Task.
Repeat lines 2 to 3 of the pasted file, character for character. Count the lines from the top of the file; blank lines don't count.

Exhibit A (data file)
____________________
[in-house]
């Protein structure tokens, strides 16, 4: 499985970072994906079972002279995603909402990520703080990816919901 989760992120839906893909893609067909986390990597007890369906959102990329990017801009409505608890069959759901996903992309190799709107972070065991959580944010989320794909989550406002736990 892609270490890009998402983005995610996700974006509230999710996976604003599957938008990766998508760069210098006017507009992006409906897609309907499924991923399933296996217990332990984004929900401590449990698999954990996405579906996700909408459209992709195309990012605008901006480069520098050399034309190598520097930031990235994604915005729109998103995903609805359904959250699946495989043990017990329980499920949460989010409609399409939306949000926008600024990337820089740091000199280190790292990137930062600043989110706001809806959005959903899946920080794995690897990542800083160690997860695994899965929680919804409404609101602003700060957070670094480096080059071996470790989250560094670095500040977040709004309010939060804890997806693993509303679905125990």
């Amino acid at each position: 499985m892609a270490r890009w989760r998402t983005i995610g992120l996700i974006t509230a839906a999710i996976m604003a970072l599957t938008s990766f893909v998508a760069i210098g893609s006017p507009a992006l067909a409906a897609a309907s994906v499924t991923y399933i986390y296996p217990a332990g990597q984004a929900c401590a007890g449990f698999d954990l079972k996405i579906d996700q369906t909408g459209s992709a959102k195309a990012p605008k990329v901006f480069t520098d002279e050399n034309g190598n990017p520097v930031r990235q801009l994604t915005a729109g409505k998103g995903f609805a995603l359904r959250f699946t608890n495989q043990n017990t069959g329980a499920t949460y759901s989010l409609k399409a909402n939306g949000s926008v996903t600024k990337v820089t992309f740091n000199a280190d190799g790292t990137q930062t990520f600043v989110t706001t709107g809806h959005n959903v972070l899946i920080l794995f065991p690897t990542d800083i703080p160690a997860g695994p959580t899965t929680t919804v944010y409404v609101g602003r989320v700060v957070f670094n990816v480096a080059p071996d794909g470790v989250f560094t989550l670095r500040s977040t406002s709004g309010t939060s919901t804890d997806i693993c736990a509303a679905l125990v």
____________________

């Protein structure tokens, strides 16, 4: 499985970072994906079972002279995603909402990520703080990816919901 989760992120839906893909893609067909986390990597007890369906959102990329990017801009409505608890069959759901996903992309190799709107972070065991959580944010989320794909989550406002736990 892609270490890009998402983005995610996700974006509230999710996976604003599957938008990766998508760069210098006017507009992006409906897609309907499924991923399933296996217990332990984004929900401590449990698999954990996405579906996700909408459209992709195309990012605008901006480069520098050399034309190598520097930031990235994604915005729109998103995903609805359904959250699946495989043990017990329980499920949460989010409609399409939306949000926008600024990337820089740091000199280190790292990137930062600043989110706001809806959005959903899946920080794995690897990542800083160690997860695994899965929680919804409404609101602003700060957070670094480096080059071996470790989250560094670095500040977040709004309010939060804890997806693993509303679905125990």
């Amino acid at each position: 499985m892609a270490r890009w989760r998402t983005i995610g992120l996700i974006t509230a839906a999710i996976m604003a970072l599957t938008s990766f893909v998508a760069i210098g893609s006017p507009a992006l067909a409906a897609a309907s994906v499924t991923y399933i986390y296996p217990a332990g990597q984004a929900c401590a007890g449990f698999d954990l079972k996405i579906d996700q369906t909408g459209s992709a959102k195309a990012p605008k990329v901006f480069t520098d002279e050399n034309g190598n990017p520097v930031r990235q801009l994604t915005a729109g409505k998103g995903f609805a995603l359904r959250f699946t608890n495989q043990n017990t069959g329980a499920t949460y759901s989010l409609k399409a909402n939306g949000s926008v996903t600024k990337v820089t992309f740091n000199a280190d190799g790292t990137q930062t990520f600043v989110t706001t709107g809806h959005n959903v972070l899946i920080l794995f065991p690897t990542d800083i703080p160690a997860g695994p959580t899965t929680t919804v944010y409404v609101g602003r989320v700060v957070f670094n990816v480096a080059p071996d794909g470790v989250f560094t989550l670095r500040s977040t406002s709004g309010t939060s919901t804890d997806i693993c736990a509303a679905l125990v």